MIAMI - The director of tourism says they hope to travel to Cuba in the coming months. The mission trips would include meetings with hotel companies in Havana that cater to European travelers.
Puerto Rico's bright spot is a booming tourism industry. Tourists contribute an estimated $7 billion a year to the economy with more than 3 million people visiting every year.
As the government figures out how to get its fiscal house in order, vacationers are spending more time and more money visiting La Isla del Encanto.
"It's natural to perhaps to become a little concerned, but when they read that the experience in Puerto Rico hasn't been touched, hasn't been in any way or form diminished, they understand that this is a tremendous destination," said Milton Segarra, president and CEO of Meet Puerto Rico.
Tourism experts said the weather forecast tops the economic outlook when companies decide to hold annual conventions in San Juan. In August and September alone, more than 30 groups booked 23,000 hotel rooms.
The island also boasts the largest convention center in the Caribbean.
"If you take a cruise in the Caribbean, you're all but guaranteed a few hours in San Juan, where all you need is your driver's license to clear the port," Segarra said.
Sixteen cruiselines in all bring an estimated 1.5 million passengers to the island yearly.
"Every year, we contribute $100 million to $150 million in our economy. For every $17 we invest in sales and marketing, we generate $561 to the local economy," Segarra said.
A recent increase in sales and resort taxes means tourists are paying more to visit, but few seem to mind.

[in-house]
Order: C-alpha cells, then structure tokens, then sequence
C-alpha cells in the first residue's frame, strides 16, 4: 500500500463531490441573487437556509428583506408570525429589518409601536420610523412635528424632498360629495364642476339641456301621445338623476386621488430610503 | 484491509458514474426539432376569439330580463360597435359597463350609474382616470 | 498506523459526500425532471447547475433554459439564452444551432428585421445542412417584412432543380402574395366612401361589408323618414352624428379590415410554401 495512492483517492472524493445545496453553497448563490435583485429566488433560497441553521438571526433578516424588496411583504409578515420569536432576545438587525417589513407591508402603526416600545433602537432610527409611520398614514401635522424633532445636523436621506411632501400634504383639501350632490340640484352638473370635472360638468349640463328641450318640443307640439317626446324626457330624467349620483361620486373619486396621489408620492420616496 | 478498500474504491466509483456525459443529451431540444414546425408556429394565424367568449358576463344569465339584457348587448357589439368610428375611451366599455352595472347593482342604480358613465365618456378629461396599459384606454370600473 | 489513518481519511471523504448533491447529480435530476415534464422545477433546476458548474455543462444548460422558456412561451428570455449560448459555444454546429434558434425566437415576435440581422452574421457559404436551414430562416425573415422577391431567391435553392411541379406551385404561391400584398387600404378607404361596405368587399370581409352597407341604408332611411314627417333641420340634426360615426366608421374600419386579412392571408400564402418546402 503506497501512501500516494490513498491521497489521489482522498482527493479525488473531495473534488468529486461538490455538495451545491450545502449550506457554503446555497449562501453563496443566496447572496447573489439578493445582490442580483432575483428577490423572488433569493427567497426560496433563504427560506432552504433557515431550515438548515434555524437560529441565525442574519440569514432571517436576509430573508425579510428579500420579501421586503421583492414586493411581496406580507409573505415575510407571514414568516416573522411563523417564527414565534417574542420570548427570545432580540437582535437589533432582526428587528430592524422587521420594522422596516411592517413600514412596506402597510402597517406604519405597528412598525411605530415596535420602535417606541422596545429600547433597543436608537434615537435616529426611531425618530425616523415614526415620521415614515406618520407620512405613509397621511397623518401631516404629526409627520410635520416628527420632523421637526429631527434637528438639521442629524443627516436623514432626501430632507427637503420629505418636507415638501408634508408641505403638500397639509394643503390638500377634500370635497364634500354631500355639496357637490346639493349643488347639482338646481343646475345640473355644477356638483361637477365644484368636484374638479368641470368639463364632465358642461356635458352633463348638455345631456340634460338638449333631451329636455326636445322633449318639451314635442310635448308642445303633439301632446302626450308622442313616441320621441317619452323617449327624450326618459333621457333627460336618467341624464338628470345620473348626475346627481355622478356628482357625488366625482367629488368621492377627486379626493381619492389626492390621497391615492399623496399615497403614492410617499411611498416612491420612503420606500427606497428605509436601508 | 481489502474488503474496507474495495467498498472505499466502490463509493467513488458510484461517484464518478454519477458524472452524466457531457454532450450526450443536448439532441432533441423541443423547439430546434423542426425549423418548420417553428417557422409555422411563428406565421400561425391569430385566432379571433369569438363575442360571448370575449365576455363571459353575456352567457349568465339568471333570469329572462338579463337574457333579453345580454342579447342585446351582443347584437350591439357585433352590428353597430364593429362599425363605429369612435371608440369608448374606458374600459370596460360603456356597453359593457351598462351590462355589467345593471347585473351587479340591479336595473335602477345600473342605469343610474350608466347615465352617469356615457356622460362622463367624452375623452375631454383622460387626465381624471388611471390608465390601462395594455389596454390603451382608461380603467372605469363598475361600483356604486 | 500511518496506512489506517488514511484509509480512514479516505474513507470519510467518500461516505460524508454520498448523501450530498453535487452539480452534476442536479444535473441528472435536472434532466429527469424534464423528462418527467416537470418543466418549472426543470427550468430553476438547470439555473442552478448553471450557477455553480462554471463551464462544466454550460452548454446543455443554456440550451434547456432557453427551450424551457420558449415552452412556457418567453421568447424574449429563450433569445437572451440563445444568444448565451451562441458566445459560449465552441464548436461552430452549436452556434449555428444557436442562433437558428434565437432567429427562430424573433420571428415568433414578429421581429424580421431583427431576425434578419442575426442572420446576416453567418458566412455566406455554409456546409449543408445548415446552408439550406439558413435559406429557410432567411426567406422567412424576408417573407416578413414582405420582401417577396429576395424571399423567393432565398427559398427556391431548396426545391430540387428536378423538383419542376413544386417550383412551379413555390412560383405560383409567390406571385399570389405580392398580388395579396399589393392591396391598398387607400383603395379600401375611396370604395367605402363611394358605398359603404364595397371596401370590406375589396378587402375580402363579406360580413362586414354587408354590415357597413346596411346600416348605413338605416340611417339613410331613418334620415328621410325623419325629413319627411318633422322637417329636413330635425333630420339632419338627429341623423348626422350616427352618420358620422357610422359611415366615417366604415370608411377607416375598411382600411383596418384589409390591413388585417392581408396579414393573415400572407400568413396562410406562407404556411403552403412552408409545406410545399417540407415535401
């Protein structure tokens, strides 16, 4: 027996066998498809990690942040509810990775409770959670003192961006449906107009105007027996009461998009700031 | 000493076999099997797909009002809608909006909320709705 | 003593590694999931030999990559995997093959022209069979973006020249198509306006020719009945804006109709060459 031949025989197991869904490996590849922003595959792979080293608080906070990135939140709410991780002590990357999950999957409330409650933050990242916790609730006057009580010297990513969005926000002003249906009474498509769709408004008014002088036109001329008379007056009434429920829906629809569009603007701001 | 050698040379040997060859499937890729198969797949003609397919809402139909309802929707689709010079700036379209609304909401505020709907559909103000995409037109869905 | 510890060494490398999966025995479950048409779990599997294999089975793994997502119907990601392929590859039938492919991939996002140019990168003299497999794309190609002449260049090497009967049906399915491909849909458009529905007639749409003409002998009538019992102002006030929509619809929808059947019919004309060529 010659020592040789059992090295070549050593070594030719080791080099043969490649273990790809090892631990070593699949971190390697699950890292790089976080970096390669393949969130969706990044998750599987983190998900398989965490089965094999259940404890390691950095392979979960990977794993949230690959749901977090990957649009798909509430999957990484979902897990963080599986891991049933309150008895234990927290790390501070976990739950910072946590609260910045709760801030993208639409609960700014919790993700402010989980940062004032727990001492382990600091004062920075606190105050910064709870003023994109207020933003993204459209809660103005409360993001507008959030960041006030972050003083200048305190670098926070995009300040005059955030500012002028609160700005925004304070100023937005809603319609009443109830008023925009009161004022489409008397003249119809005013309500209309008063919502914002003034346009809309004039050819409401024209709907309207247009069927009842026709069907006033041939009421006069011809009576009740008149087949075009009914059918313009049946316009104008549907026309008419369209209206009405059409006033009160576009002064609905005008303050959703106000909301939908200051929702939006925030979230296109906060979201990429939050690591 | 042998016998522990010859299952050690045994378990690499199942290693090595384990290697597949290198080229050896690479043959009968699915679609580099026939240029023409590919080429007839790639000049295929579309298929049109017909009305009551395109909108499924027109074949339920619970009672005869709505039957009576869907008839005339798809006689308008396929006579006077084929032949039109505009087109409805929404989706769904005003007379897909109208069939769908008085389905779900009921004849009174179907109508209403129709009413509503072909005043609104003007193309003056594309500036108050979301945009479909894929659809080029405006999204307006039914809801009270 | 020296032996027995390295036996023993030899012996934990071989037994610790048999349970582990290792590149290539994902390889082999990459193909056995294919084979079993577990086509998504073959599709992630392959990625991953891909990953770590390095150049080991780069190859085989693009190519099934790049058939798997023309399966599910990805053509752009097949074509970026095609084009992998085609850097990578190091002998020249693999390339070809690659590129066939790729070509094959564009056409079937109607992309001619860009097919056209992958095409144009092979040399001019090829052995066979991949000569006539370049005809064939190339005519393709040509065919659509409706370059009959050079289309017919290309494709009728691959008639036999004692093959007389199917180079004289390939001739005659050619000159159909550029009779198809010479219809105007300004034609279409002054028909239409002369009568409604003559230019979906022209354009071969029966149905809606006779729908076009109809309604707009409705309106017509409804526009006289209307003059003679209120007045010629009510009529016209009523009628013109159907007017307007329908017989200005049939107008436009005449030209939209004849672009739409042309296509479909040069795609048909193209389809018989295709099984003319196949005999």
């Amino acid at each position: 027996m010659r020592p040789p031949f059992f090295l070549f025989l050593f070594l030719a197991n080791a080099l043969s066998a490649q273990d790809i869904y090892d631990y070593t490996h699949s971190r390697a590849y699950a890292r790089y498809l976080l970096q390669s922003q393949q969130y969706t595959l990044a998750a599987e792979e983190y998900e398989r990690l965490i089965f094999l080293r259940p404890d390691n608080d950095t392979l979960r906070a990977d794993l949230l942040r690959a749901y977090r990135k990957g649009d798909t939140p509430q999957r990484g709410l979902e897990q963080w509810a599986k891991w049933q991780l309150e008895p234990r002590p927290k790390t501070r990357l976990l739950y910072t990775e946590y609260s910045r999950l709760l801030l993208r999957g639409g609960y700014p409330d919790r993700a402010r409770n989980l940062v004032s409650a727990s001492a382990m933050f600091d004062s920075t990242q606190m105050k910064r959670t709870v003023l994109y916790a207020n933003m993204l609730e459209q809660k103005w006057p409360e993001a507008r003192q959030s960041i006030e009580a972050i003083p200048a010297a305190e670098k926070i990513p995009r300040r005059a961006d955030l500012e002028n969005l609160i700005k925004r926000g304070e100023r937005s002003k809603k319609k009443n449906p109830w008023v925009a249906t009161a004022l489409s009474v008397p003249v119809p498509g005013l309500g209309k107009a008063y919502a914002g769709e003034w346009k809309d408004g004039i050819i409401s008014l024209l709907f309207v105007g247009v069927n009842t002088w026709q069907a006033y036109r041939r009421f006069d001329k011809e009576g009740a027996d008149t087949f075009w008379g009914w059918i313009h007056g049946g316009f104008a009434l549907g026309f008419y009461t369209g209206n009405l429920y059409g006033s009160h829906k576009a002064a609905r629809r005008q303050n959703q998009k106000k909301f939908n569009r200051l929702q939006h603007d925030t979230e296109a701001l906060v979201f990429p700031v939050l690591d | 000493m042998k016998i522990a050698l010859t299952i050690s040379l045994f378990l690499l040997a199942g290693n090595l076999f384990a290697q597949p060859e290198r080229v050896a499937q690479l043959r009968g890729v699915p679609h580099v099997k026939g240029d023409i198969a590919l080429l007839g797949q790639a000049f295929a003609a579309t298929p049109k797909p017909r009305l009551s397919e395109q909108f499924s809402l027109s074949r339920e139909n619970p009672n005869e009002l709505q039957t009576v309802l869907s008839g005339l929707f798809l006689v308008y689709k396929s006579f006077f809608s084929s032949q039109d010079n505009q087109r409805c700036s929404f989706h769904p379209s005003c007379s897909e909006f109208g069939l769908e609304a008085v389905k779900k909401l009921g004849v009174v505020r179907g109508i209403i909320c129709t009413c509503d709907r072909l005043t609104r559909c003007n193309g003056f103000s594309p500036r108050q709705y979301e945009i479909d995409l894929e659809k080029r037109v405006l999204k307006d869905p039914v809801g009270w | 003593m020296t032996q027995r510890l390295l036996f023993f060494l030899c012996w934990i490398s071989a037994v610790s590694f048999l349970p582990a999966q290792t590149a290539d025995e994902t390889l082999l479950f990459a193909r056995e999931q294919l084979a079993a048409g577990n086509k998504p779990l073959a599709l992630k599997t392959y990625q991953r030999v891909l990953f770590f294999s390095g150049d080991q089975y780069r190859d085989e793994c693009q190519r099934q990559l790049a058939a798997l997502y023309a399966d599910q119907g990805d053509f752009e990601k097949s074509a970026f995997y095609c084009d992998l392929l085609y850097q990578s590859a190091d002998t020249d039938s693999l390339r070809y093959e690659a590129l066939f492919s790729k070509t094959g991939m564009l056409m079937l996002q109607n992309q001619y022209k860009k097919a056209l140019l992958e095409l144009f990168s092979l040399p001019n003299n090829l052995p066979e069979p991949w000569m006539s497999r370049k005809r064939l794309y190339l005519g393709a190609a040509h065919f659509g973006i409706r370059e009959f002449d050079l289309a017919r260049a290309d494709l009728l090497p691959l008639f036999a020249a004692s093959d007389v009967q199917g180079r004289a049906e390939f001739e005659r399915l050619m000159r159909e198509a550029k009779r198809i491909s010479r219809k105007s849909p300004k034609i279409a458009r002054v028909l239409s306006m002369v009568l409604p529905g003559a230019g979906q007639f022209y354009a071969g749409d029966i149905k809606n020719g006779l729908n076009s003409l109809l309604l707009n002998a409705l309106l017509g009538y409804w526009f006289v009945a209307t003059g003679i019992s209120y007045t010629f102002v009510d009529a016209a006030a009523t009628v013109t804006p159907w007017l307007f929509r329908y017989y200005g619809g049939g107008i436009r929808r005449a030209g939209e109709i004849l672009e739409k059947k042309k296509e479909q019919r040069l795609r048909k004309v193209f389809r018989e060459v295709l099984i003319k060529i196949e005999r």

"I think the island is beautiful," tourist Joshua Tabia said of his first visit. "It's been great to visit different stores and the culture. When you walk around and see people talking and playing music, you feel at home."
There are signs of the troubled economy in the heart of El Viejo San Juan. For sale signs hang on retail space nestled between the port and the historic "El Morro," but the recent U.S.-Cuba reset is a source of optimism on the island.
Tourism experts said they're eager to attract European travelers who have long visited Cuba. They're also excited at the possibility of partnering with Havana on marketing campaigns.
"I see it as a great opportunity for Puerto Rico," said Ingrid Rocafort, the executive director of the Puerto Rico Tourism Company. "The island knows very it the American visitor and we have that experience as a great destination for the East Coast. We see it as an opportunity to be able to work with Cuba and help them with the infrastructure process being partners in that development."
The biggest draw for U.S. tourists remains how easy it is to visit Puerto Rico. Travelers said leaving the passport at home and being able to use the dollar makes it an all too easy trip to take.
"I wouldn't say Havana is ready or mature to visit yet, but is the appetite there to go? Um, I wouldn't say just yet. Maybe in the next two to three years," Tabia said.
Tourism experts said similar to South Florida, the weather and beaches will still draw crowds, and they're banking on big hotel names including the Hilton and Four Seasons opening new locations in the coming months.
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